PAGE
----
Individual factors, such as the sex of an individual, can also influence the sensory response to motor activities. As previously stated, the prevalence of nsMSD among individuals performing work-related upper limb repetitive activities is greater for women than for men [16]. However, the sex-specific biological factors underlying these epidemiological differences, which may or may not involve sex differences in fatigue and pain mechanisms, are still unclear [5]. Surprisingly, women have been shown to display greater EIH following fatiguing single joint tasks than men in some studies [17, 18]. Yet, sex-independent pain inhibition [19, 20], and even greater hypoalgesia in men than in women were also observed [21]. Han et al. (2015) also found some sex differences in the effects of exercise on innocuous sensory sensitivity, as cutaneous acuity decreased more with fatigue induced by isometric contractions in women than in men [15]. Regarding motor adaptations to fatigue, previous studies have shown sex differences in fatigability and in associated performance characteristics [2224]. Collectively, these studies highlight the complex sensorimotor interactions that are present during fatiguing motor tasks in men and women. Nevertheless, there is still a lack of studies evaluating simultaneously motor signs of fatigue and the impacts of repetitive exercises on noxious and innocuous sensory systems to characterize the sex-specific interrelationship between these factors.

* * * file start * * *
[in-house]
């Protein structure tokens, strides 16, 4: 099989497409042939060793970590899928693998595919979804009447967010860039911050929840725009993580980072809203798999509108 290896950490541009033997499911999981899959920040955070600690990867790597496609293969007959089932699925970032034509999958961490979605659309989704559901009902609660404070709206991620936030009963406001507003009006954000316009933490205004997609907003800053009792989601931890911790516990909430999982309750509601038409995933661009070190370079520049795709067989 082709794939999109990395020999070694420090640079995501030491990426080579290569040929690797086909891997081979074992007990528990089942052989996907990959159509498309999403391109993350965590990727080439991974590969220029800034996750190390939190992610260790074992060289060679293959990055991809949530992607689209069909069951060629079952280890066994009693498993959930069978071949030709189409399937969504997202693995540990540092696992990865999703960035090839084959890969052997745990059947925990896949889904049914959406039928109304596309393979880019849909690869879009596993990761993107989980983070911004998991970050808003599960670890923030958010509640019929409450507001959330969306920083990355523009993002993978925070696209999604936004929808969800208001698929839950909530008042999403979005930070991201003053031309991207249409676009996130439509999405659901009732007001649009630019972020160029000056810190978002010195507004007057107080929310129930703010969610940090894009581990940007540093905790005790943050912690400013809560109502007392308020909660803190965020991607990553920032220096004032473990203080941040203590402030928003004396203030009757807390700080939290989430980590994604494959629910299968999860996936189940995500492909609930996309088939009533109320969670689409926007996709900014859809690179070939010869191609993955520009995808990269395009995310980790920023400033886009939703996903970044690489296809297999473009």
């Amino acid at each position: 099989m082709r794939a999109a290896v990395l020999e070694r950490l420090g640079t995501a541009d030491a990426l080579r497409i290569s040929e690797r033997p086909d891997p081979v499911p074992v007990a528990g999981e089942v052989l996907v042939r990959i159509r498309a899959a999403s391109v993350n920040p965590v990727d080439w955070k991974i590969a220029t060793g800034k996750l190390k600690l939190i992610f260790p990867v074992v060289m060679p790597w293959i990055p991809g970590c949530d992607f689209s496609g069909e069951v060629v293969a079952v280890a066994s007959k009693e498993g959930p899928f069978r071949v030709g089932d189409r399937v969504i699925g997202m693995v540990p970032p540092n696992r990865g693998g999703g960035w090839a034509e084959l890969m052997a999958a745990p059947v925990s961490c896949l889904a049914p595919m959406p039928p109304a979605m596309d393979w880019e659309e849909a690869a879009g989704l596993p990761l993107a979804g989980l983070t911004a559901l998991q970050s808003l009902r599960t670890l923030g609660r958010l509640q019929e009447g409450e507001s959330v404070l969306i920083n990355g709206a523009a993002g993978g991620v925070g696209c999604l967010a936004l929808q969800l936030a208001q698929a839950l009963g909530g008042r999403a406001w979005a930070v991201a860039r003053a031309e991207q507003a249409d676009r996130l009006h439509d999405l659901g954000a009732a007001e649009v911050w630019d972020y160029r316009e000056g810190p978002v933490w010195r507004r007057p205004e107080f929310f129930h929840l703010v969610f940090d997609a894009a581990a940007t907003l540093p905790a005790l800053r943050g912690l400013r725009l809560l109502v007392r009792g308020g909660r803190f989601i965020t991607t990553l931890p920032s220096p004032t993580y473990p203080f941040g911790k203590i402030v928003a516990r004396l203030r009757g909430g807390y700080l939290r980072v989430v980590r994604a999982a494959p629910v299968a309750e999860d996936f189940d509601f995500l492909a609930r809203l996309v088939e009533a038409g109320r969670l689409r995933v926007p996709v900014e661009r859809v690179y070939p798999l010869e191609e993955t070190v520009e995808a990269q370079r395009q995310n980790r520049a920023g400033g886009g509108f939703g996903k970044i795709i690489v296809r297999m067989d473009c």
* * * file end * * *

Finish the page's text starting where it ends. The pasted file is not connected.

Our main objective was to assess sex differences in light touch (LTT) and in pressure pain thresholds (PPT), and EMG before and after a fatiguing multi-joint repetitive pointing task (RPT). Furthermore, to discriminate between local and remote impacts of the RPT on the sensory and motor systems, measures were collected over upper (local) and lower (remote) limb muscles. We expected an increase in sensory thresholds, in both local and remote sites, following the RPT. Regarding EMG signs of fatigue, changes were only expected in upper limb muscles. Although these changes were expected in both sexes, we hypothesized that they would be larger in women than in men. Finally, we expected that participants showing greater EMG-based muscle fatigue would experience greater EIH (Objective 2) and that there would be correlations between changes in PPT and changes in LTT (Objective 3).

Materials and methods


Fifteen men (age = 26.7 ± 6.7 years; height = 176.4 ± 7.1 cm; weight = 73.3 ± 10.8 kg; body mass index = 24.6 ± 3.9 kg/m2) and 15 women (mean age: 26.3 ± 7.3 years; mean height = 168.6 ± 6.8 cm; weight = 67.3 ± 9.0 kg; body mass index = 21.8 ± 2.1 kg/m2) participated in this study. Men and women were significantly different for height (p < 0.001) and body mass index (p = 0.041), but not for age (p = 0.857) or weight (p = 0.152). All participants were recruited by the research team from the institutional social network and were free of neurological and musculoskeletal injuries, pain, cardiovascular diagnoses and any other general health concern, as assessed using the Physical Activity Readiness Questionnaire (Par-Q) [25]. All participants were right-handed even though this was not an inclusion criterion. Women were not screened for contraceptive medication and were not tested at a certain point during their menstrual cycle given the inconclusive evidence regarding the effects of such factors on fatigability and EIH [26, 27]. Ethical approval was received from the Research Ethics Board of the Centre for Interdisciplinary Research in Rehabilitation (CRIR) of Greater Montreal. All participants gave their written consent before their participation to the study, which was conducted in conformity with the Declaration of Helsinski.